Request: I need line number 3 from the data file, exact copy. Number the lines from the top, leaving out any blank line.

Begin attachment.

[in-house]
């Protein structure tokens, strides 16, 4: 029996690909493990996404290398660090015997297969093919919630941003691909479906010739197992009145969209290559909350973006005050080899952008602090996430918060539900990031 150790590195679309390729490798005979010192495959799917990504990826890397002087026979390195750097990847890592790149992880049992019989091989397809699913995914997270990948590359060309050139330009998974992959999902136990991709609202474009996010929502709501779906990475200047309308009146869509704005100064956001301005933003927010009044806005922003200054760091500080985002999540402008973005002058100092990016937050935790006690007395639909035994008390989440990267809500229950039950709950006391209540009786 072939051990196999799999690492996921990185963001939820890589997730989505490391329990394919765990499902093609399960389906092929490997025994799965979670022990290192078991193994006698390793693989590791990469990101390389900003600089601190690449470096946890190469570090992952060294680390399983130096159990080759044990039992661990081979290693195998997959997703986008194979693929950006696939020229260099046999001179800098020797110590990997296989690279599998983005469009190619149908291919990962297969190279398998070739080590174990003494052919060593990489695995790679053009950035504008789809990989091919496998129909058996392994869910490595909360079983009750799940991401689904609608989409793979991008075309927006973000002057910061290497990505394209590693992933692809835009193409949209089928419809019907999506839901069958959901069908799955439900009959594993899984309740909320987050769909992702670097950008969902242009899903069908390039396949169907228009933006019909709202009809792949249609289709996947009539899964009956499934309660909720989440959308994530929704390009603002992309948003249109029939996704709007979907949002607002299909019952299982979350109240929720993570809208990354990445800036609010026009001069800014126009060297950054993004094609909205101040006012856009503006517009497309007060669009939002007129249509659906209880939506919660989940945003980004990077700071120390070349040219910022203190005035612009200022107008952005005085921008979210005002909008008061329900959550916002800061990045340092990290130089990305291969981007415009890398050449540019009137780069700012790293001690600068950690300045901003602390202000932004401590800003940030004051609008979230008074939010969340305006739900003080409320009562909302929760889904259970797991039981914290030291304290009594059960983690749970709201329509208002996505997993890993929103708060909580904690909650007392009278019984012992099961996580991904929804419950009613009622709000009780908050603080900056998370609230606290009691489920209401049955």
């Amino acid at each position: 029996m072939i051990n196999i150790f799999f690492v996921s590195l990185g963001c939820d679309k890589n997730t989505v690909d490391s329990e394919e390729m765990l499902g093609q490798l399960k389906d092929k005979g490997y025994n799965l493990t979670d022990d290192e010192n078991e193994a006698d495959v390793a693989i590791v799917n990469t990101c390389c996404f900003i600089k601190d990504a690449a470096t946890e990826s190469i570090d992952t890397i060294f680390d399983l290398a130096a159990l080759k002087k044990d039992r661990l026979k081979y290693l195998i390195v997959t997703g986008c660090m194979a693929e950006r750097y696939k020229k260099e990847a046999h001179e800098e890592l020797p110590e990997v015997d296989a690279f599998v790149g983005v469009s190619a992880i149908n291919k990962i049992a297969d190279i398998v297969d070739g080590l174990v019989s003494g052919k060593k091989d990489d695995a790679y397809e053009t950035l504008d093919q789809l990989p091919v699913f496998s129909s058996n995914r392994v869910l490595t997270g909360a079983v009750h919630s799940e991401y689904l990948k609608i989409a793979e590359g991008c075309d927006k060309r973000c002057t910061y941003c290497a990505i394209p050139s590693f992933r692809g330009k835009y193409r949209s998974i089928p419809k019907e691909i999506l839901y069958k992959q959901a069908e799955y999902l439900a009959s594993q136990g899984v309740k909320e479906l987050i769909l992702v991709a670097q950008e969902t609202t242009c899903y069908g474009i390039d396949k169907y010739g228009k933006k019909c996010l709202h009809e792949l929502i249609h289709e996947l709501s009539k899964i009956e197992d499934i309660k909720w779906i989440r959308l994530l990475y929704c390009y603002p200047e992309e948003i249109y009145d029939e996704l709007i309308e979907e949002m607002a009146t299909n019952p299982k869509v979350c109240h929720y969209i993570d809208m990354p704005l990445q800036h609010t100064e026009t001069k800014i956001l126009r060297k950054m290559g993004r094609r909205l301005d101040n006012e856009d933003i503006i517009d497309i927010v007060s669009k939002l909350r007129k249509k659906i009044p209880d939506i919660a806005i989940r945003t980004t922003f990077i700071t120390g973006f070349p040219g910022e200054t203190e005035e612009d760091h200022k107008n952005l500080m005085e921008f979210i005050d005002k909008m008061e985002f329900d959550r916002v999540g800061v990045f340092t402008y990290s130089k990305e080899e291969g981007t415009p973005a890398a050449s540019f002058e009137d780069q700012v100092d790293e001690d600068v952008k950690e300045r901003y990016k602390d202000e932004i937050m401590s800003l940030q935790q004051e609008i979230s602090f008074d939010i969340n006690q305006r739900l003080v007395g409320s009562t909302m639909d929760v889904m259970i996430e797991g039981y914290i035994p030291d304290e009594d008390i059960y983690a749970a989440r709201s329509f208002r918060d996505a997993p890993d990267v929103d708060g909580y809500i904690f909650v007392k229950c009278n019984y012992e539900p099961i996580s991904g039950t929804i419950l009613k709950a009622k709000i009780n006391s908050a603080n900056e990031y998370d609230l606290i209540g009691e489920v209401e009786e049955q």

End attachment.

């Amino acid at each position: 029996m072939i051990n196999i150790f799999f690492v996921s590195l990185g963001c939820d679309k890589n997730t989505v690909d490391s329990e394919e390729m765990l499902g093609q490798l399960k389906d092929k005979g490997y025994n799965l493990t979670d022990d290192e010192n078991e193994a006698d495959v390793a693989i590791v799917n990469t990101c390389c996404f900003i600089k601190d990504a690449a470096t946890e990826s190469i570090d992952t890397i060294f680390d399983l290398a130096a159990l080759k002087k044990d039992r661990l026979k081979y290693l195998i390195v997959t997703g986008c660090m194979a693929e950006r750097y696939k020229k260099e990847a046999h001179e800098e890592l020797p110590e990997v015997d296989a690279f599998v790149g983005v469009s190619a992880i149908n291919k990962i049992a297969d190279i398998v297969d070739g080590l174990v019989s003494g052919k060593k091989d990489d695995a790679y397809e053009t950035l504008d093919q789809l990989p091919v699913f496998s129909s058996n995914r392994v869910l490595t997270g909360a079983v009750h919630s799940e991401y689904l990948k609608i989409a793979e590359g991008c075309d927006k060309r973000c002057t910061y941003c290497a990505i394209p050139s590693f992933r692809g330009k835009y193409r949209s998974i089928p419809k019907e691909i999506l839901y069958k992959q959901a069908e799955y999902l439900a009959s594993q136990g899984v309740k909320e479906l987050i769909l992702v991709a670097q950008e969902t609202t242009c899903y069908g474009i390039d396949k169907y010739g228009k933006k019909c996010l709202h009809e792949l929502i249609h289709e996947l709501s009539k899964i009956e197992d499934i309660k909720w779906i989440r959308l994530l990475y929704c390009y603002p200047e992309e948003i249109y009145d029939e996704l709007i309308e979907e949002m607002a009146t299909n019952p299982k869509v979350c109240h929720y969209i993570d809208m990354p704005l990445q800036h609010t100064e026009t001069k800014i956001l126009r060297k950054m290559g993004r094609r909205l301005d101040n006012e856009d933003i503006i517009d497309i927010v007060s669009k939002l909350r007129k249509k659906i009044p209880d939506i919660a806005i989940r945003t980004t922003f990077i700071t120390g973006f070349p040219g910022e200054t203190e005035e612009d760091h200022k107008n952005l500080m005085e921008f979210i005050d005002k909008m008061e985002f329900d959550r916002v999540g800061v990045f340092t402008y990290s130089k990305e080899e291969g981007t415009p973005a890398a050449s540019f002058e009137d780069q700012v100092d790293e001690d600068v952008k950690e300045r901003y990016k602390d202000e932004i937050m401590s800003l940030q935790q004051e609008i979230s602090f008074d939010i969340n006690q305006r739900l003080v007395g409320s009562t909302m639909d929760v889904m259970i996430e797991g039981y914290i035994p030291d304290e009594d008390i059960y983690a749970a989440r709201s329509f208002r918060d996505a997993p890993d990267v929103d708060g909580y809500i904690f909650v007392k229950c009278n019984y012992e539900p099961i996580s991904g039950t929804i419950l009613k709950a009622k709000i009780n006391s908050a603080n900056e990031y998370d609230l606290i209540g009691e489920v209401e009786e049955q």